Rat Reproduction: Mating, Gestation, Birthing, and Growth

Steve Coppell - Friday, May 21, 2010




Rats are very easy to breed. In fact, many people end up with unplanned baby rats. Rats can reach maturity at 5 weeks of age, so the sexes should be separated prior to this age. Rats do not recognize incest, so brothers, sisters and even mothers and sons must be separated.

Rats do not have a breeding season, although very hot or cold temperatures will reduce breeding. Females of breeding age come into heat all year round, every 4 to 5 days, unless they are pregnant, and even then they may come into heat once or twice early in pregnancy. Each female usually has a regular schedule that can be marked on the calender, but it can vary. Each heat usually begins in the evening and lasts most of the night.

As a female approaches menopause at about 18 months of age, her cycle will become more irregular until it stops completely, and if she is bred during this time, the size of her litters will decrease as her fertility wanes. It is possible for a female who has stopped cycling to get pregnant, although the preganancy may not develope normally.

It is possible for domestic rats (Rattus norvegicus) to mate with roof rats (Ratus ratuss) although the babies will not survive. The embryos will be reabsorbed, aborted, or born dead.

A responsible decision

Before deciding to breed your rats, you should consider a few things. Do not breed rats who have, or who have had mycoplasma infections.Only breed rats who are free of respiratory symptoms and therefore hopefully resistant to mycoplasma. Second,rats have large litters average is 10-12 so if you do not plan to keep all the babies, you will have to decide how you will find homes for them.
If you have decided to breed your rats you must also consider their age. The best time to breed a female for the first time is at four to five months of age. It can be dangerous to breed a female older than six to eight months of age for the first time since her pelvic canal will be fused in a narrow position. This will put her a risk of being unable to deliver her babies normally. In such a case a cesarean section may be necessary to save her life. If a female of any age has a difficult birth, do not breed her again.

Age is not such an important consideration for males. Males can be fertile into old age. If you plan to breed a female a second time, it is a good idea to wait several weeks after her litter has been weaned to allow her time to recover, both physically and mentally.

The mating process

You can breed rats by simply puting a pair together for ten days, insuring they are together through two heat cycles. But since the female might fight the male, a better way is to put the pair together only when the female is in heat. This workes especially well when you are breeding your rat to one who belongs to someone else because the pair only have to be together for one evening. When a rat is in heat her vagina will gape open; otherwise it's tightly closed. Usually there will be behavioral signs too. Stroking her back will usually cause a rat in heat to perform the mating dance. She may first dart forward or spin around, then she will brace her legs stiffly, lift her head and tail, and vibrate her ears! This display tells the male that she is ready for mating.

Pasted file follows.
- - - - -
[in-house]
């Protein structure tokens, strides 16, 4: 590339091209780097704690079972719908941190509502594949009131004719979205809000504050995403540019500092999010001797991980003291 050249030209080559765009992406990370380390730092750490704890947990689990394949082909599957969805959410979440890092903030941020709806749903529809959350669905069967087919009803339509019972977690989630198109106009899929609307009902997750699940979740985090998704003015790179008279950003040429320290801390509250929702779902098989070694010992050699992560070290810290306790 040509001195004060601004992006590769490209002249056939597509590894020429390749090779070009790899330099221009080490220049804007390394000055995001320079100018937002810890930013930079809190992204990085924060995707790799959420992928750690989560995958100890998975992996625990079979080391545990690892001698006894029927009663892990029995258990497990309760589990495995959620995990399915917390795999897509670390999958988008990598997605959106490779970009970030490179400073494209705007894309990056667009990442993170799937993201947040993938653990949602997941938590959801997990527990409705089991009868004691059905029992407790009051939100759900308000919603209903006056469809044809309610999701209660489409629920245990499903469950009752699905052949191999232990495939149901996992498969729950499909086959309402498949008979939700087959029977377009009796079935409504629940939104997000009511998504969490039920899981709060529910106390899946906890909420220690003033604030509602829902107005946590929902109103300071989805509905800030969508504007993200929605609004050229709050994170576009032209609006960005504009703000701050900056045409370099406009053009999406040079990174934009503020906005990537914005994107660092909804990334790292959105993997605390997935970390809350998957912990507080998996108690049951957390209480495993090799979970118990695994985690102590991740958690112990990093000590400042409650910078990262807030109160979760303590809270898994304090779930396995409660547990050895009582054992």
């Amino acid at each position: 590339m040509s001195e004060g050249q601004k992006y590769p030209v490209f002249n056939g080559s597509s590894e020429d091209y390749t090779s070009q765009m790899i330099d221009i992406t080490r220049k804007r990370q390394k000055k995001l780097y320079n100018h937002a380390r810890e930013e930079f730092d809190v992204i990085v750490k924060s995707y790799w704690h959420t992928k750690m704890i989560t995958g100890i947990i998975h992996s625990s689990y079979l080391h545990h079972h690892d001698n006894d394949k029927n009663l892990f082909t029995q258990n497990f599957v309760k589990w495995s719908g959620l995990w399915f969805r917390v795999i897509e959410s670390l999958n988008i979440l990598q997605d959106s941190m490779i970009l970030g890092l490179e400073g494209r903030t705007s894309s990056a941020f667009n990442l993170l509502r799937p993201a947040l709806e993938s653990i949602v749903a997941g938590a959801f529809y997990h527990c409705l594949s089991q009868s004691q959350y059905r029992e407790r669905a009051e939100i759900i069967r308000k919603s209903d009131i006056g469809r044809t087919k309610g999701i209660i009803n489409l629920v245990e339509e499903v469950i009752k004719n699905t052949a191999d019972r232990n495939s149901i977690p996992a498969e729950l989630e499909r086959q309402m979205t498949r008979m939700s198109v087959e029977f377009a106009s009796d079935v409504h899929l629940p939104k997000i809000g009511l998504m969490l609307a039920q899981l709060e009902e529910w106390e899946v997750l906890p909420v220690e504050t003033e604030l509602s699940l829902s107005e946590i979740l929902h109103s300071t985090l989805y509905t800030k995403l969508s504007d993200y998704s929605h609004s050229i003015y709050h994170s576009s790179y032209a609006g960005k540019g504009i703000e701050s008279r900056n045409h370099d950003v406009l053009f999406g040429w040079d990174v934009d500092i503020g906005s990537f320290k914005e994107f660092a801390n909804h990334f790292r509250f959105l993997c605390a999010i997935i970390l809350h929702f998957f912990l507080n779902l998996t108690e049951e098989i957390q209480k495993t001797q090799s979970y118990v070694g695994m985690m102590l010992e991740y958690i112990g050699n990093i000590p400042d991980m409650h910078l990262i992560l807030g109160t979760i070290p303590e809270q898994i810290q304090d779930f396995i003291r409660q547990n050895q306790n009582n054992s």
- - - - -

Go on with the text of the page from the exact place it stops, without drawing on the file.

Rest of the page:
Most males will be interested immediately and will sniff and perhaps lick her. When mounting he will grasp her scruff with his teeth. During courtship, mounting will occur numerous times, but most of this is foreplay. Usually the male must mount many times before completing the act, and mating will continue for sometime however, it is possible for a female to get pregnant from a single mounting,so do not let your girls and boys play together if you do not want them to mate. Even if the female is not in heat, a determined and persistant male can sometimes stimulate her into coming into heat, so keep your unneutered males and females seperate! Females in heat will sometimes also escape their cage to visit a male.

Planning for the birth

The gestation peroid is normally 22 days, but can vary from 21 to 23 (and rarely to 26). A post partum pregrancy will last 28 days. Two weeks into the pregnancy the mothers abdomen will usually start expanding, but not always. As the birth approaches, you may be able to see the pups moving inside her, or feel them if you gently feel her abdomen. her mammary glands will also start to enlarge two weeks into the pregnancy. The mothers needs are simple; a nutritious diet, exercise, and extra nesting material a few days before the expected event. If you've been letting the male live with the female you should remove him before the birth. The father would very rarely hurt his babies, but all females come back into heat within 24 hours of the birth. So if you leave them together she will immediately become pregnant again. If the pregnant female has been living with another female or a neutered male, it is alright to leave them together during the birth and the raising of the babies, as long as the cage is large enough to allow the mother privacy. However, it is not a good idea to leave two pregnant females together because although they will not intentionally hurt each others babies, they may steal them from each other. if this turns into a tug of war, the infants tender skin can be severly damaged by the females sharp teeth. Never put a new rat in with a pregnant or nursing female, because she will viciously attack it. The exception to this is babies about the same size as her own. A nursing mother will almost always adopt other babies, even babies of other species, allowing easy fostering.